Mexico: The Mexicaneros – A Space In Time

The Mexicaneros are an ethnic group, who keep their traditions and costumes alive through celebrations, dances, and rituals.

The Mexicaneros are an ethnic group currently settled in three villages: Santa Cruz, in the state of Nayarit, San Agustin de San Buenaventura and San Pedro Jícoras in the southeast of the state of Durango. They speak a variant of the Nahuatl language. Their origins are still uncertain. According to some researchers, they are of Tlaxcalteca origin, some others think they come from the sierra where Nahaua peoples settled during the colonial period. According to other sources, they are a Nahua population of Jalisco who withdrew into the mountains during the same period. Whatever their origins are, the fact is that the Mexicaneros are a group that culturally belongs to the Flecheros, and their beliefs are based on Mesoamerican mythology.

The Mexicaneros practise rain-fed agriculture in stony soils. The land is left fallow for ten years before reuse. They mainly grow corn, together with pumpkins and beans. The agricultural work is run by one family or extended families. Agricultural ceremonies are fundamental to strengthen social links among the group.

The mitotes, the xuravet or ‘custom’ are ceremonies to ask for rain, health and good harvests. These ceremonies, which are basically a request for life, take place in courtyards owned by families, or in a communal area located in the political-religious centre of their land. From one to five ceremonies are held during each of the five periods of the year. The communal mitotes are the plume xuravet or iwit, held between February-March, the water xuravet, held between May-June and the Elotes xuravet or elot, held between September-October.

Fasts and abstinence’s are required to attend these ceremonies, which generally last five days and are directed by the oldest man of the courtyard or patio, who has been trained for five years to be in charge of these events for life. During the period of agricultural ceremonies, villagers offer some flowers and a log, every morning for four days. They put their offerings on an altar, which is oriented to the east.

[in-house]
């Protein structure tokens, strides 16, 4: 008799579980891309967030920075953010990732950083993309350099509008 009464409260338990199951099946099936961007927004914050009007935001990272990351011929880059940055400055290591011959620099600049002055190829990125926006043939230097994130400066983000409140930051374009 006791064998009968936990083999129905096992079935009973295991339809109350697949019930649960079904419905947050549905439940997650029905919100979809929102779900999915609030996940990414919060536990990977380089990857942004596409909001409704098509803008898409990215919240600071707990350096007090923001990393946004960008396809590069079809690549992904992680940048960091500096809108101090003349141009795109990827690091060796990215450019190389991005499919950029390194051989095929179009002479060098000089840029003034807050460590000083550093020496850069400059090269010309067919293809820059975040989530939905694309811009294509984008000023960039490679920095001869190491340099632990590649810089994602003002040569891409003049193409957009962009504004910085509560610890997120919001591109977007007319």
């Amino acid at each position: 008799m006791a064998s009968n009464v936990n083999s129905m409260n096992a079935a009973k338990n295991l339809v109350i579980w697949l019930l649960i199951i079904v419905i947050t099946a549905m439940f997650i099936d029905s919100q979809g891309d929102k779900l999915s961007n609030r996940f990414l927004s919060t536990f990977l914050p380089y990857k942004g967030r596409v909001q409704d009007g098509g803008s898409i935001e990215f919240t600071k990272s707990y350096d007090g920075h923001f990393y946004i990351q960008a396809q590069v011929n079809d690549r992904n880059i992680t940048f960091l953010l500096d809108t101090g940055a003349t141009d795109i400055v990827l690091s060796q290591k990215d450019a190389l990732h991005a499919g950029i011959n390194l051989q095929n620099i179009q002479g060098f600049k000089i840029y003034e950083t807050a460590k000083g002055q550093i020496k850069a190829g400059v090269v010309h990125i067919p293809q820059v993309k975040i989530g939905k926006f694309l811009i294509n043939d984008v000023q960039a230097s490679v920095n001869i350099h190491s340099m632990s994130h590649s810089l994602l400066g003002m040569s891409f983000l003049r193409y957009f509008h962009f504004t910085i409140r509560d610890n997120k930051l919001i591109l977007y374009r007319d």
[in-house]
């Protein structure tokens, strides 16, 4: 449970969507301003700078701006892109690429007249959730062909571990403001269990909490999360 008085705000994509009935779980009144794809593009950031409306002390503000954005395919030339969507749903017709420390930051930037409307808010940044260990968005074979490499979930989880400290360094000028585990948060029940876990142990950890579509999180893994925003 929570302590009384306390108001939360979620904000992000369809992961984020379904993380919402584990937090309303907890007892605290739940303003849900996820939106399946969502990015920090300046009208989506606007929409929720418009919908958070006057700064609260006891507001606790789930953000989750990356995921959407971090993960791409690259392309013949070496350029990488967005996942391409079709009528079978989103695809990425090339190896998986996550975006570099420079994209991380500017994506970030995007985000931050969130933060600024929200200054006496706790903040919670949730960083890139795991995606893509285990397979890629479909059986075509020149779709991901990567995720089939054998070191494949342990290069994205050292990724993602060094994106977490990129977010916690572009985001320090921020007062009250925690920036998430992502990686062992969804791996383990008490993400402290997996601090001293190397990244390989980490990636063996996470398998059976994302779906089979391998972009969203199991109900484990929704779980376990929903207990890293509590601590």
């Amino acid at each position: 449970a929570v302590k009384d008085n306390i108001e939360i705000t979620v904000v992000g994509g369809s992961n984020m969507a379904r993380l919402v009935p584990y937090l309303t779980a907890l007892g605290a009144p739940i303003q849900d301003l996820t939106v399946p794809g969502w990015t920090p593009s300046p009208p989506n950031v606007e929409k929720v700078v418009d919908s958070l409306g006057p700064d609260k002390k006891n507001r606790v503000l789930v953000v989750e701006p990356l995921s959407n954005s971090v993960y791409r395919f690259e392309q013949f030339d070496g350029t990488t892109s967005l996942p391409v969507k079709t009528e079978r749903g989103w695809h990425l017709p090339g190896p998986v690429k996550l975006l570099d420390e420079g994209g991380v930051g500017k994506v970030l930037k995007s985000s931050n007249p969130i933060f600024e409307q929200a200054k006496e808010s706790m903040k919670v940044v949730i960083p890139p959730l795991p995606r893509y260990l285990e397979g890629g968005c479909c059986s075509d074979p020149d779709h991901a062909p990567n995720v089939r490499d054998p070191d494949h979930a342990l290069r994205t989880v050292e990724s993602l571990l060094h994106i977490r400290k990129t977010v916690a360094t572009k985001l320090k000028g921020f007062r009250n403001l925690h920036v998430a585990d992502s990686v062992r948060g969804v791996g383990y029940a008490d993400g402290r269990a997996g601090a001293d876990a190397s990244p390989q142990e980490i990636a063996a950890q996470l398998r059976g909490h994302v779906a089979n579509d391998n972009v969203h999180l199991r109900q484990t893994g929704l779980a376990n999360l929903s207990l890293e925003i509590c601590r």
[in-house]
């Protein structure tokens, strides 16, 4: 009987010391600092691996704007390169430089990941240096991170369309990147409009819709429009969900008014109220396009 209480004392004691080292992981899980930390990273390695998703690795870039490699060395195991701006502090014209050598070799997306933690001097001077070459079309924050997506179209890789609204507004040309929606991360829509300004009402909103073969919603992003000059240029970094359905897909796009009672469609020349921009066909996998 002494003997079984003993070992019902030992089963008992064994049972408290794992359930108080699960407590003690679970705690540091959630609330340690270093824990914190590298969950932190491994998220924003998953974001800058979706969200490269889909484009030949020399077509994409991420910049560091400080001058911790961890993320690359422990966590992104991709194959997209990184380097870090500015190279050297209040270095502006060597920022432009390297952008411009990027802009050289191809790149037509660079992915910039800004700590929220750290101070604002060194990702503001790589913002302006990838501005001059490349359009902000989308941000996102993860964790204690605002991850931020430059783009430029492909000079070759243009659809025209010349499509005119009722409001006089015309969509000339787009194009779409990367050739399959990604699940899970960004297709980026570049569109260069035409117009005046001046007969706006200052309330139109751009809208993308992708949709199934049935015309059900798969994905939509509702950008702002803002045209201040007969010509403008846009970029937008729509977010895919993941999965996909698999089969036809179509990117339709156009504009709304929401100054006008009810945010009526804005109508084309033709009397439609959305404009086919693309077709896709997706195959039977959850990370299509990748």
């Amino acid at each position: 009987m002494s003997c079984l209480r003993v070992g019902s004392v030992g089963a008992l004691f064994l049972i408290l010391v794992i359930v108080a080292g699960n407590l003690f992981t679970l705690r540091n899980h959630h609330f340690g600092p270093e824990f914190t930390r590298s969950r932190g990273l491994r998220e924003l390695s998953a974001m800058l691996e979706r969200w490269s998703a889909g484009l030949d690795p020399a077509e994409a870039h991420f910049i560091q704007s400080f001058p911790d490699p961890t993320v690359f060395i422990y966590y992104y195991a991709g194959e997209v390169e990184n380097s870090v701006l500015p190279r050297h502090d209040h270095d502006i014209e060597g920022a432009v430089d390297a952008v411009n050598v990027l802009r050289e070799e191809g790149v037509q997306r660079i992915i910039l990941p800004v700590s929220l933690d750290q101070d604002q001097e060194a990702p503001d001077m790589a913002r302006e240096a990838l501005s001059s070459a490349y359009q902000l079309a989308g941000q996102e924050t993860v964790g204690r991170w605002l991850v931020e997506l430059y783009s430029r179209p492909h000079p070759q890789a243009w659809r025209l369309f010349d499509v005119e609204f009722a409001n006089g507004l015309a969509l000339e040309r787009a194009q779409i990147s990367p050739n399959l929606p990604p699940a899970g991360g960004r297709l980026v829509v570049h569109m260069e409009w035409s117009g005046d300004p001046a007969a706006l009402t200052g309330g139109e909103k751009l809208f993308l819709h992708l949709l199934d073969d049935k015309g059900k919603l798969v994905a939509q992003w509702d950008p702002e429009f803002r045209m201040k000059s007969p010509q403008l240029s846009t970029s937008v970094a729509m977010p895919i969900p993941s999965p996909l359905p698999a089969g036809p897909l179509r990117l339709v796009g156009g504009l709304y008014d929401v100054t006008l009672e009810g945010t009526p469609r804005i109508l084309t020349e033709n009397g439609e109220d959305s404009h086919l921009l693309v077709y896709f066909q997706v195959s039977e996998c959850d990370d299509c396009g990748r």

The oldest man of the patio says prayers in the morning, at noon and in the evening; that is when the sun rises, when it is at its zenith, and when it sets.

In the evening of the fourth day dances start. Everybody, men, women and children dance all night to the rhythm of five music styles and the “Deer Dance” around a bonfire. These rhythms require to be played by a skilled musician, who uses a large gourd as a sound amplifier, and a wooden bow with a rope made from ixtle material. The bow is placed on the gourd and the musician taps it with small sticks. The music styles are Pájaro amarillo, Pluma, Tamal, Venado y Estrella grande.

Dances end at sunrise, with ‘the fall of the deer‘. This dance is performed by a man who carries on his back a deerskin and holds in his hands, the head of the animal. The man represents the deer chased by another person disguised as a dog. The deer plays pranks on the participants. Overnight, the oldest woman of the patio prepares the ‘chuina‘, the ritual meal, which consists of deer meat mixed with dough. The old woman is helped by other women of the community. At dawn, the oldest man and oldest woman of the patio wash the face and the stomach of participants with water. The ceremony ends with the words of a ritual specialist who reminds people that abstinences must be observed for four days more to ‘comply’ with the divinities’ will. The rite and prayers reflect how the members of this group feel extremely linked to nature. Hills, water, sun, fire, the big star, Jesus Christ, and the action of man, guarantee human existence.

The Mexicaneros celebrate many civic feasts and patronal festivals, such as the Candelaria, Carnival, Easter, San Pedro, Santiago and Santur. People, annually appointed, are in charge of the organisation of these events.

During the Holy Week, which is the week before Easter, several abstinences must be observed. People are not supposed to eat meat, or to touch the river water because it symbolizes the blood of Christ, and listening to music is also forbidden.

On the ‘Holy Saturday’, some musicians gather in the church, and play five polkas accompanied by a violin, guitars and a bass guitar. During the procession that follows some organisers carry images, some others shoot fireworks. After the processions the organisers carry large baskets with clothes of saints. They go to the river, burn a firework to symbolize that from that moment people are allowed to touch the river water again.

The organisers wash the clothes of the saints and hang them to dry on the bushes nearby. They also offer to the attendees some “guachicol” or “mezcal”, a distilled alcoholic beverage produced in the region. Then the images are brought back to the temple and the clean clothes are put away.

Everybody attends the celebrations: authorities, and the entire population. Each feast marks a space in time among the Mexicaneros.

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